The word of the day today, for me, at least, was “juxtaposition”.
Now, look, juxtaposition is a word I usually can’t stand, primarily because its usage is typically the preserve of high school English teachers.
When I next reveal to you that both of my parents happened to be high school English teachers, I think you will get the general drift of where I’m coming from.
So, anyhow, it’s a word used a lot to describe how poets like to put quite jarring objects/images together to create unusual or arresting results. In the poem titled, Portrait of the Artist as a Velvet Urinal, the placing together of velvet and urinal is a case in point.
And, well, today, for some reason, my day was filled with many such examples of exactly these kinds of arresting images. Okay, its probably got to do with the fact I spent most of my time at a folk festival. But even so the word juxtaposition just kept jumping out at me around every corner.
Firstly, let me describe to you the young woman I saw performing Somewhere Over the Rainbow. She had a very crystalline operatic voice and played a massive harp, which she rested between her knees where she sat. Fine. Not so arresting, you say.
Maybe not in isolation. But the fact that where she sat, as she performed this song, happened to be a dusty old canvas tent with big clouds of camp fire smoke billowing through it made the whole experience quite surreal.
While the woman’s performance was angelic and ethereal, her surrounds were infernal and noxious. The juxtaposition of the singer with the scene around her produced a very strange and jarring effect indeed.
However, the example I actually most want to talk about was a completely different act I caught later on. You see, there was this Mongolian throat singer, who looked quite similar to Elvis, and he had teamed up with a Turkish oud-player (btw an oud is a bit like a lute) as well as a jazz saxophonist.
And together, they were really something. The throat singing guy also played a traditional Mongolian horse-violin, which had the most amazing tone. But ultimately it was the mix of these vastly disparate musical styles that created something unique and special.
Granted this was a kind of aural juxtaposition, and yet even so the word juxtaposition, for me, still best describes the unlikely combination of musical genres that came together to bring that magic about. Interestingly, the musicians themselves called what they played a fusion. Although that didn’t cut it for me.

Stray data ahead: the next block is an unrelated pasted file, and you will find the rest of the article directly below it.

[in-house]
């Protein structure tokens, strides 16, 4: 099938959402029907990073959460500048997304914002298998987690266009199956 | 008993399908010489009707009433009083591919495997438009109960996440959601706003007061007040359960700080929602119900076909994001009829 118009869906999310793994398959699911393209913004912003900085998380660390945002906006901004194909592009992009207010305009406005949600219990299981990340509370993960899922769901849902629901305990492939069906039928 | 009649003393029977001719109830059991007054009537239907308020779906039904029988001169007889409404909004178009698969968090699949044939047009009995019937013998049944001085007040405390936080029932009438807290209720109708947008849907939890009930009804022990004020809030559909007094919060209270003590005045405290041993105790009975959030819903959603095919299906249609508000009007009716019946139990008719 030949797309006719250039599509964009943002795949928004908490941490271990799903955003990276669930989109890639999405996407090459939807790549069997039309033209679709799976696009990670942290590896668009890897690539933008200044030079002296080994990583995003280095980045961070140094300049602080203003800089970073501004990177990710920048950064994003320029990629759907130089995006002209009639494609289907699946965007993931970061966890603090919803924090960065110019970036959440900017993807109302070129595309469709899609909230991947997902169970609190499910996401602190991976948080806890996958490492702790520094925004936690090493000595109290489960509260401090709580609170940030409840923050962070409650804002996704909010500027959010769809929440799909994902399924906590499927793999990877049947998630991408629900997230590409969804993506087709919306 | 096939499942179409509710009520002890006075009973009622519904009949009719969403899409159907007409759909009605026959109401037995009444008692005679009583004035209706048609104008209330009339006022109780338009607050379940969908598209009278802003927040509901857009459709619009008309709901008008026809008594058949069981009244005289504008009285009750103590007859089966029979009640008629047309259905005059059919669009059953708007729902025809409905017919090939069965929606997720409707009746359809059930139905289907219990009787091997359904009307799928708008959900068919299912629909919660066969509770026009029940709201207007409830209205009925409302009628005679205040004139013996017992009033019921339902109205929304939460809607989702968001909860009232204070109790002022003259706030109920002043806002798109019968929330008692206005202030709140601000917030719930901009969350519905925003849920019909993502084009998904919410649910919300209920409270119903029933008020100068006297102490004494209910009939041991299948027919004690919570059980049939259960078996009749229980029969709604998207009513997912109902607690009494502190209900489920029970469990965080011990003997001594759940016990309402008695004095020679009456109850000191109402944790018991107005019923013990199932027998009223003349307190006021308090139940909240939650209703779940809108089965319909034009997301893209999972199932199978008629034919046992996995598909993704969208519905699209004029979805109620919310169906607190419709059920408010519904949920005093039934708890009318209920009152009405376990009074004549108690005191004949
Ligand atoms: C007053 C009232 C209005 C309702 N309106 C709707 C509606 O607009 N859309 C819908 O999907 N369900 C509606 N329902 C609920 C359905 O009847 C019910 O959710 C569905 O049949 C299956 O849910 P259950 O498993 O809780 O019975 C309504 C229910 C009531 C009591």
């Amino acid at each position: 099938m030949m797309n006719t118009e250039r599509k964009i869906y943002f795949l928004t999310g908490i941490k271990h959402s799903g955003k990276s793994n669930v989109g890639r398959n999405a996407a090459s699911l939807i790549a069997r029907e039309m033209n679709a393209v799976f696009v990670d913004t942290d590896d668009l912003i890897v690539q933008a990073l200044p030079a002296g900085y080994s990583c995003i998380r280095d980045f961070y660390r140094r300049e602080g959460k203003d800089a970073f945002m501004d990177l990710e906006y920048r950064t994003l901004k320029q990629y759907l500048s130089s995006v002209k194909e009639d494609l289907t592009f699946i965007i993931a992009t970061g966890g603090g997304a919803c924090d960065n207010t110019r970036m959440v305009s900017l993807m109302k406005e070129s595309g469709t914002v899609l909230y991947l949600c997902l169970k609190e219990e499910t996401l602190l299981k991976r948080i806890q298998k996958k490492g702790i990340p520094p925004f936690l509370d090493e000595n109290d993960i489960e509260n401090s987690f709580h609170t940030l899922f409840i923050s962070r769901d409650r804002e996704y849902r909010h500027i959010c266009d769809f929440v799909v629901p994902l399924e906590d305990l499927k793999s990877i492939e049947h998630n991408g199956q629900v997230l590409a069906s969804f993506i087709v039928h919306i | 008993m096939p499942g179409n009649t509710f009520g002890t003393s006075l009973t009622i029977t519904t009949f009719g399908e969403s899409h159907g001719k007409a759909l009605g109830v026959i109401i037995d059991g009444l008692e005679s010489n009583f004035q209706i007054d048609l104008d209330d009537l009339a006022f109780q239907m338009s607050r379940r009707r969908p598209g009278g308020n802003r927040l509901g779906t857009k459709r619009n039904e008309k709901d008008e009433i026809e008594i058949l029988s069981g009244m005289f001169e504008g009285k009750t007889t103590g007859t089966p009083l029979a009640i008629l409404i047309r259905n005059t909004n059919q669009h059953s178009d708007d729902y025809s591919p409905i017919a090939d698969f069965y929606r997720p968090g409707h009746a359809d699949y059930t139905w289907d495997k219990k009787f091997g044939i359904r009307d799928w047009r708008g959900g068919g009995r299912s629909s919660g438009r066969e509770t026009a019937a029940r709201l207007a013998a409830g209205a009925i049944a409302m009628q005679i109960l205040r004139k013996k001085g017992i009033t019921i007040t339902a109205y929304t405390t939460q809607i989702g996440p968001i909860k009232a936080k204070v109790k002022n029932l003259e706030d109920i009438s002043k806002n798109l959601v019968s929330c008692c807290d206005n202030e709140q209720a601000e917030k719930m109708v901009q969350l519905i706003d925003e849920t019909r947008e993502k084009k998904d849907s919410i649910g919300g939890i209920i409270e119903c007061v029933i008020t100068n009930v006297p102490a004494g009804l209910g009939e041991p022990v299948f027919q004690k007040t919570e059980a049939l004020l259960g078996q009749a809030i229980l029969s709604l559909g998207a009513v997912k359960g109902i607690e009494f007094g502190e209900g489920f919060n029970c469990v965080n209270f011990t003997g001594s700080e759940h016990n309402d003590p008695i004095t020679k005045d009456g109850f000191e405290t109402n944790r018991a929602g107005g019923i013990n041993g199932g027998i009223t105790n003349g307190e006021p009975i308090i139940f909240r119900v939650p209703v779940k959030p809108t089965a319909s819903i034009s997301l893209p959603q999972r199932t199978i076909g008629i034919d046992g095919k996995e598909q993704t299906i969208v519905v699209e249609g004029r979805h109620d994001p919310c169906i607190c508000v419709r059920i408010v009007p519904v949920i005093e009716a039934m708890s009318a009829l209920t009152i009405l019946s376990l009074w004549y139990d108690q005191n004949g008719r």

If we backtrack to earlier, I can say, sure, the image of a velvet urinal is at its most basic simply a fusion of two very different and typically unrelated concepts. Yet it is the word juxtaposition that captures or successfully encapsulates the unsettling tension that such a fusion of words creates.
So you decide, is it enough to say Mongolian bluegrass is simply a kind of musical fusion? Or do we gain something within our language by being able to draw attention to the juxtaposition of the two totally disparate concepts of “Mongolian” and “bluegrass”?
Like I said at the beginning, its not normally a word I’m very fond of. But for me today, at least, juxtaposition was the defining concept. And if only they knew of it, I’m sure there would be high school English teachers rejoicing about this fact throughout the land.
And therefore, to wrap up, I say, “thank you, Mrs Watsford, you did your job splendidly all those long years ago!” While as for my parents, I would instead question them as to why they would ever let me contemplate entering into a vocation which has been compared to (among other things) one’s being like a velvet urinal.
Because even if many a writer has been called a piss artist before now, I’m not so sure this particular example of juxtaposition is alluding to the drinking habits of artists per se.
Look, there, I’ve said it again. The J-word or the J-bomb, if you prefer. Use it sparingly, but don’t forget it exists! Think of it, like I do now, in terms of the subtitle to the film Dr Strangelove, namely “How I Learned to Stop Worrying and Love the J-Bomb”.